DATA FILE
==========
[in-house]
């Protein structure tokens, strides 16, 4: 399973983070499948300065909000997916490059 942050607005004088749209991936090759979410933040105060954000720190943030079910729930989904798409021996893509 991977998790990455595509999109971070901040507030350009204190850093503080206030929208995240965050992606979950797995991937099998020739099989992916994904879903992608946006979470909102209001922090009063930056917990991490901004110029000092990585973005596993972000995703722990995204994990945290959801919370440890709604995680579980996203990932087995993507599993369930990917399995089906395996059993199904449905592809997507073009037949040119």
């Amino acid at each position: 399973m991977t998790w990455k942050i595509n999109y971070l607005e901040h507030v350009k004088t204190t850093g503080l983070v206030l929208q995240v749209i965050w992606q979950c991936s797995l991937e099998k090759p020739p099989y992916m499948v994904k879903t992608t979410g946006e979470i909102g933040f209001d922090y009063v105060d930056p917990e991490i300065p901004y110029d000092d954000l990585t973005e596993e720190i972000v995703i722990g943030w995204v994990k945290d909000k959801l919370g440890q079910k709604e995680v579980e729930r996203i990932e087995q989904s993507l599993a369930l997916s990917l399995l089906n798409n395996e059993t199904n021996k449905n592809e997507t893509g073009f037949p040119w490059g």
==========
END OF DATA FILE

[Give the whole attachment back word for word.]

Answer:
[in-house]
């Protein structure tokens, strides 16, 4: 399973983070499948300065909000997916490059 942050607005004088749209991936090759979410933040105060954000720190943030079910729930989904798409021996893509 991977998790990455595509999109971070901040507030350009204190850093503080206030929208995240965050992606979950797995991937099998020739099989992916994904879903992608946006979470909102209001922090009063930056917990991490901004110029000092990585973005596993972000995703722990995204994990945290959801919370440890709604995680579980996203990932087995993507599993369930990917399995089906395996059993199904449905592809997507073009037949040119």
């Amino acid at each position: 399973m991977t998790w990455k942050i595509n999109y971070l607005e901040h507030v350009k004088t204190t850093g503080l983070v206030l929208q995240v749209i965050w992606q979950c991936s797995l991937e099998k090759p020739p099989y992916m499948v994904k879903t992608t979410g946006e979470i909102g933040f209001d922090y009063v105060d930056p917990e991490i300065p901004y110029d000092d954000l990585t973005e596993e720190i972000v995703i722990g943030w995204v994990k945290d909000k959801l919370g440890q079910k709604e995680v579980e729930r996203i990932e087995q989904s993507l599993a369930l997916s990917l399995l089906n798409n395996e059993t199904n021996k449905n592809e997507t893509g073009f037949p040119w490059g």